Yes. Since 1986, the West Virginia Legislature has "capped" the
amount of damages a person may receive for pain and suffering. Initially,
the cap was $1 million. In 2003, the Legislature reduced the non-economic
caps to $500,000 for those victims who suffer wrongful death, permanent
and substantial physical deformity as well as a loss/use of a limb or
body organ, or a permanent injury that prevents the plaintiff from being
able to care for themselves and perform life-sustaining activities.
In all cases not involving wrongful death, permanent and substantial physical
deformity as well as a loss/use of a limb or body organ, or a permanent
injury that prevents the plaintiff from being able to care for themselves
and perform life-sustaining activities, the cap on non-economic damages
These caps are adjusted annually for inflation. While there is a cap on
non-economic damages, West Virginia does not place a cap on economic damages
(past and future medical expenses, past lost wages, future lost wages, etc.).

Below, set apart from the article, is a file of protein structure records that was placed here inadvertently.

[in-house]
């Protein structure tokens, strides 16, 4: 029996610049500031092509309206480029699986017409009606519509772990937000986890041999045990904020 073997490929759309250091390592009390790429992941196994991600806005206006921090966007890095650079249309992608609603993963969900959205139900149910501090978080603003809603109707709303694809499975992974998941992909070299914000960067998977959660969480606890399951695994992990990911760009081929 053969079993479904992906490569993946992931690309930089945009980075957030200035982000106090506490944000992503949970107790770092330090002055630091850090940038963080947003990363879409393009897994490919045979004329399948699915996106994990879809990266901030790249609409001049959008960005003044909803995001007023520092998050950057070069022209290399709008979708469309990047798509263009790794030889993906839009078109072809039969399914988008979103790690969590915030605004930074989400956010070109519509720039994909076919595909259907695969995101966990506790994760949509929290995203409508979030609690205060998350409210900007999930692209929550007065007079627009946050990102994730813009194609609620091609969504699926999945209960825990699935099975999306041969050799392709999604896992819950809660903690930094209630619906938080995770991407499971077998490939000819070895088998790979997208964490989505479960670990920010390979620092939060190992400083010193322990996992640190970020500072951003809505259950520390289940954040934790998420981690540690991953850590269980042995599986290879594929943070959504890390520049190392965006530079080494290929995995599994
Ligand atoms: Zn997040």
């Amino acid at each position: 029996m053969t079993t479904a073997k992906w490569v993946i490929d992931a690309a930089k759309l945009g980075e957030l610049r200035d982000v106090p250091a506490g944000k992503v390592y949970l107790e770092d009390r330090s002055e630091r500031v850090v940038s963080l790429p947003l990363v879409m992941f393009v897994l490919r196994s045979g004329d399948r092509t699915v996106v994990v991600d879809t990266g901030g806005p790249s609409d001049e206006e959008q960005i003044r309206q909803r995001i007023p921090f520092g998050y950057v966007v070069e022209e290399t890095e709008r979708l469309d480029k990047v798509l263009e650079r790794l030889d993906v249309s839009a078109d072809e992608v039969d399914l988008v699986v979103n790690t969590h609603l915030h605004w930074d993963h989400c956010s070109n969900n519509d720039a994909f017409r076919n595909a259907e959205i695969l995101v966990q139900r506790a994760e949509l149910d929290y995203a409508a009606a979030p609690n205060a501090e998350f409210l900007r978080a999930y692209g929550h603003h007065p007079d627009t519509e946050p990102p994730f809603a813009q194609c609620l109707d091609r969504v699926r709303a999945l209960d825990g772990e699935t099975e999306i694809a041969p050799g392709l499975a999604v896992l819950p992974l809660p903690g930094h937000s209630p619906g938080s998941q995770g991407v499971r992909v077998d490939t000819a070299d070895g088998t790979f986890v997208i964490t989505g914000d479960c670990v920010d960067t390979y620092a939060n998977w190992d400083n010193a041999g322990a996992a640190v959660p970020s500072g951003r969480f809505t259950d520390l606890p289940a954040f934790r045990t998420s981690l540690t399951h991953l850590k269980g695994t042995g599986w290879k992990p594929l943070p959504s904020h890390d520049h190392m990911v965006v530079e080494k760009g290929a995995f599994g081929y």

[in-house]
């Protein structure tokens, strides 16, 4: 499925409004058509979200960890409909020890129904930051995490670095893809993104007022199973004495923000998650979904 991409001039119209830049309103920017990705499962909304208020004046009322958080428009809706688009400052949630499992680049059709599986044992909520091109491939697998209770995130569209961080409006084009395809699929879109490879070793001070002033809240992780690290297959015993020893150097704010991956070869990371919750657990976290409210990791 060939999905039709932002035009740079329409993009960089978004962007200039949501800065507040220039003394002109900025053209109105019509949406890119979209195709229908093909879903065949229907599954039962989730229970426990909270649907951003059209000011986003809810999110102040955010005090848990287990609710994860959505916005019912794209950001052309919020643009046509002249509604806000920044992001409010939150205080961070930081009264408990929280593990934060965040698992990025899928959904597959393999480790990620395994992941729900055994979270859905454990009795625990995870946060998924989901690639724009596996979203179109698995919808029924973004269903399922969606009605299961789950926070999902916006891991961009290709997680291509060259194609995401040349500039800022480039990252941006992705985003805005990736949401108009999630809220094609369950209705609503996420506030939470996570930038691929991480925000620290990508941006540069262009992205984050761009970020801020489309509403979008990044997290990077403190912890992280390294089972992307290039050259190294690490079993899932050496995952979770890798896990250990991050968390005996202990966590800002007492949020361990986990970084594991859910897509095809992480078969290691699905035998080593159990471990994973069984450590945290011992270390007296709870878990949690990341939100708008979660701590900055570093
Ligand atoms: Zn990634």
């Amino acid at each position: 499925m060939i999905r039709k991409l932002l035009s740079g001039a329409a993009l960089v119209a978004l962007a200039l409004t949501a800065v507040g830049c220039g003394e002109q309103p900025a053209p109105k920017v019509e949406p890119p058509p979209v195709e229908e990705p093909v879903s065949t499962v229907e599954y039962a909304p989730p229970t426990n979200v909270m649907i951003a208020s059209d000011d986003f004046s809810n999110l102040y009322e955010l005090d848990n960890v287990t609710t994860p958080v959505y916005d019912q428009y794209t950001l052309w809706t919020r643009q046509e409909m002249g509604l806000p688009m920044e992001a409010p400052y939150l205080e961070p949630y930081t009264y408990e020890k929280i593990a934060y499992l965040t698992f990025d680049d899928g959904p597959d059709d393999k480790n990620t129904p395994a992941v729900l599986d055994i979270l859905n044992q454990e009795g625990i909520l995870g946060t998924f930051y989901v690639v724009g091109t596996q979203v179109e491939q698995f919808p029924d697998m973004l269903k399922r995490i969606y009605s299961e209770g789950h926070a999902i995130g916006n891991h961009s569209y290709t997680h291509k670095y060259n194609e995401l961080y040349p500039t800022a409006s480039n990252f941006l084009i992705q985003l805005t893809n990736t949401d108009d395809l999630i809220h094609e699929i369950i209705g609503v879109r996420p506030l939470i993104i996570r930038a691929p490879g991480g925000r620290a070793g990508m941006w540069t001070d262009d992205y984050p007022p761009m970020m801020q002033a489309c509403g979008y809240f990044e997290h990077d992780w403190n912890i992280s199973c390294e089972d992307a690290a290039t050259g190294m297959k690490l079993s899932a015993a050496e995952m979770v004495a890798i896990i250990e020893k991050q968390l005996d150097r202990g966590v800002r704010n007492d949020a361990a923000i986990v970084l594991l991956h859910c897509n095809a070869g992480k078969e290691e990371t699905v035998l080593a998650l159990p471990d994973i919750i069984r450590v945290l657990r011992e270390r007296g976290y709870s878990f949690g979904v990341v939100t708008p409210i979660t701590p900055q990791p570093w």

A second cap applies to certain victims who receive negligent treatment
at a designated trauma center. This "trauma cap" is $500,000.
However, effective July 1, 2016, even if the trauma cap applies, a victim
may be able to receive an additional $1 million in compensation for economic
loss exceeding the trauam cap. There are also exceptions to the trauma
cap if the healthcare provider fails to follow certain written guidelines
or if he or she acts in reckless disregard of the patient's safety.
Medical negligence is one of the most difficult types of cases to prove.
In addition, even if you prove your case, certain caps may apply. Trust
a lawyer who has handled hundreds of medcial negligence cases. Our lawyers
have been ranked by their peers as some of the "Best Lawyers in America"
in medical negligence and personal injury cases. If you have been injured
as a result of medical malpractice, contact an attorney at Preston &
Salango for a free evaluation.